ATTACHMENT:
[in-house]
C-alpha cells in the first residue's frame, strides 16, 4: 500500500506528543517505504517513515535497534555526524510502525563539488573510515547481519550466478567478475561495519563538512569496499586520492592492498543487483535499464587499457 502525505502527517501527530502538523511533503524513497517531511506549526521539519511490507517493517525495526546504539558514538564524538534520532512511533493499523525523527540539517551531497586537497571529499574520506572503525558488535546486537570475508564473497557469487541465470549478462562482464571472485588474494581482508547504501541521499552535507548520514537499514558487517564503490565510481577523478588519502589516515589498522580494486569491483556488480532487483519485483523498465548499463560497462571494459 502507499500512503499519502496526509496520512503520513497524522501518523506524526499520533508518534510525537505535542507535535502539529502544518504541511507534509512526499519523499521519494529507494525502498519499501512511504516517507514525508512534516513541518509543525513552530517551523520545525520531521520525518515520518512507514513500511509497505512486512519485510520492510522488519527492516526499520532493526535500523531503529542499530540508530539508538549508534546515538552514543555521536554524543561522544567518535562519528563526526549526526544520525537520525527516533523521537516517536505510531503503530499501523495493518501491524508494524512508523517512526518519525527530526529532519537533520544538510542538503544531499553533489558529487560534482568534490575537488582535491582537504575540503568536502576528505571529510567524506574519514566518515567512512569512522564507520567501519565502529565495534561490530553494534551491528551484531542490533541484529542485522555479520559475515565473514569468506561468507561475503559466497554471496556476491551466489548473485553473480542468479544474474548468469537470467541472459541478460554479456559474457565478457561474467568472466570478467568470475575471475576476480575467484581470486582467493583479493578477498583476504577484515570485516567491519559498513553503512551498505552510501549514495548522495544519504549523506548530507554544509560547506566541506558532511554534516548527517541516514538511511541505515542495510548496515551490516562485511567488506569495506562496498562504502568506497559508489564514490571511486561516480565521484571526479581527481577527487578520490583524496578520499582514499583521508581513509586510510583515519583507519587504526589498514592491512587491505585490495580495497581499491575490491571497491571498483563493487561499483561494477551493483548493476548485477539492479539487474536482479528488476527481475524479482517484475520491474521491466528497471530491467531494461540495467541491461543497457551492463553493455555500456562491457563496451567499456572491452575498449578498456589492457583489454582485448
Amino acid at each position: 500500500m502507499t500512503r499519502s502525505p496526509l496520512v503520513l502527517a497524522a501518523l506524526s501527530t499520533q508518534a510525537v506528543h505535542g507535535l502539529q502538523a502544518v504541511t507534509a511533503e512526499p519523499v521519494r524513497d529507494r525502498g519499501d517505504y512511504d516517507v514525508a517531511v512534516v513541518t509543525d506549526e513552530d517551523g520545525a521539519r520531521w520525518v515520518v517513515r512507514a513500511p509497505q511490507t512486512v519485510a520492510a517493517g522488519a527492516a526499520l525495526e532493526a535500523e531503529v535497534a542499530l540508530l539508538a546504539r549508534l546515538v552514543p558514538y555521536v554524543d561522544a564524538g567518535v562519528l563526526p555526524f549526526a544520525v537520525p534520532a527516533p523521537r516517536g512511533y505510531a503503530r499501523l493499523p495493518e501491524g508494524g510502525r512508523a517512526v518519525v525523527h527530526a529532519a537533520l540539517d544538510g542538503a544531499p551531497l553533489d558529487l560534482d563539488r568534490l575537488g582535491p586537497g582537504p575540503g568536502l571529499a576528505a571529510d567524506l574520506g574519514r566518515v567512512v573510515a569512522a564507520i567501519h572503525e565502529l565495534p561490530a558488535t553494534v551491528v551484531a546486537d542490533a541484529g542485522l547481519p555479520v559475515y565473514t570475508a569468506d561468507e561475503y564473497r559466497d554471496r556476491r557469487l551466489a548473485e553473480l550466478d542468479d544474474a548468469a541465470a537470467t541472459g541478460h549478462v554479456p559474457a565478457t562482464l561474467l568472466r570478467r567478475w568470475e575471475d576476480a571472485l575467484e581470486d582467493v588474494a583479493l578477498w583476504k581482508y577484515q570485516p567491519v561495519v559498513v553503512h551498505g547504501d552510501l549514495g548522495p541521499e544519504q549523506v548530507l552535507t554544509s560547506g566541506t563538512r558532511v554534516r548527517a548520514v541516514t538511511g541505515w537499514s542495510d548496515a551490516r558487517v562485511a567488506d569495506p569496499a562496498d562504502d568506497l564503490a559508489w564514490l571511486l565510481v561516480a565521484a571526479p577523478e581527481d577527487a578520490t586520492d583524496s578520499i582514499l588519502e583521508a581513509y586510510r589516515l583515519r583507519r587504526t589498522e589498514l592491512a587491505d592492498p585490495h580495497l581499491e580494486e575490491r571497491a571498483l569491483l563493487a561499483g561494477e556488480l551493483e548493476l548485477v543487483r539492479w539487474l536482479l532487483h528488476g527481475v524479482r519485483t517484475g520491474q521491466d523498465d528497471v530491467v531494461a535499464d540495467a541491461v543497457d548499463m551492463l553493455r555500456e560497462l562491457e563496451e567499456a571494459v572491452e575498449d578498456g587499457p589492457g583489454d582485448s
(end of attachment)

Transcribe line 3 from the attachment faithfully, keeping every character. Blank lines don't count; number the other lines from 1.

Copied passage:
Amino acid at each position: 500500500m502507499t500512503r499519502s502525505p496526509l496520512v503520513l502527517a497524522a501518523l506524526s501527530t499520533q508518534a510525537v506528543h505535542g507535535l502539529q502538523a502544518v504541511t507534509a511533503e512526499p519523499v521519494r524513497d529507494r525502498g519499501d517505504y512511504d516517507v514525508a517531511v512534516v513541518t509543525d506549526e513552530d517551523g520545525a521539519r520531521w520525518v515520518v517513515r512507514a513500511p509497505q511490507t512486512v519485510a520492510a517493517g522488519a527492516a526499520l525495526e532493526a535500523e531503529v535497534a542499530l540508530l539508538a546504539r549508534l546515538v552514543p558514538y555521536v554524543d561522544a564524538g567518535v562519528l563526526p555526524f549526526a544520525v537520525p534520532a527516533p523521537r516517536g512511533y505510531a503503530r499501523l493499523p495493518e501491524g508494524g510502525r512508523a517512526v518519525v525523527h527530526a529532519a537533520l540539517d544538510g542538503a544531499p551531497l553533489d558529487l560534482d563539488r568534490l575537488g582535491p586537497g582537504p575540503g568536502l571529499a576528505a571529510d567524506l574520506g574519514r566518515v567512512v573510515a569512522a564507520i567501519h572503525e565502529l565495534p561490530a558488535t553494534v551491528v551484531a546486537d542490533a541484529g542485522l547481519p555479520v559475515y565473514t570475508a569468506d561468507e561475503y564473497r559466497d554471496r556476491r557469487l551466489a548473485e553473480l550466478d542468479d544474474a548468469a541465470a537470467t541472459g541478460h549478462v554479456p559474457a565478457t562482464l561474467l568472466r570478467r567478475w568470475e575471475d576476480a571472485l575467484e581470486d582467493v588474494a583479493l578477498w583476504k581482508y577484515q570485516p567491519v561495519v559498513v553503512h551498505g547504501d552510501l549514495g548522495p541521499e544519504q549523506v548530507l552535507t554544509s560547506g566541506t563538512r558532511v554534516r548527517a548520514v541516514t538511511g541505515w537499514s542495510d548496515a551490516r558487517v562485511a567488506d569495506p569496499a562496498d562504502d568506497l564503490a559508489w564514490l571511486l565510481v561516480a565521484a571526479p577523478e581527481d577527487a578520490t586520492d583524496s578520499i582514499l588519502e583521508a581513509y586510510r589516515l583515519r583507519r587504526t589498522e589498514l592491512a587491505d592492498p585490495h580495497l581499491e580494486e575490491r571497491a571498483l569491483l563493487a561499483g561494477e556488480l551493483e548493476l548485477v543487483r539492479w539487474l536482479l532487483h528488476g527481475v524479482r519485483t517484475g520491474q521491466d523498465d528497471v530491467v531494461a535499464d540495467a541491461v543497457d548499463m551492463l553493455r555500456e560497462l562491457e563496451e567499456a571494459v572491452e575498449d578498456g587499457p589492457g583489454d582485448s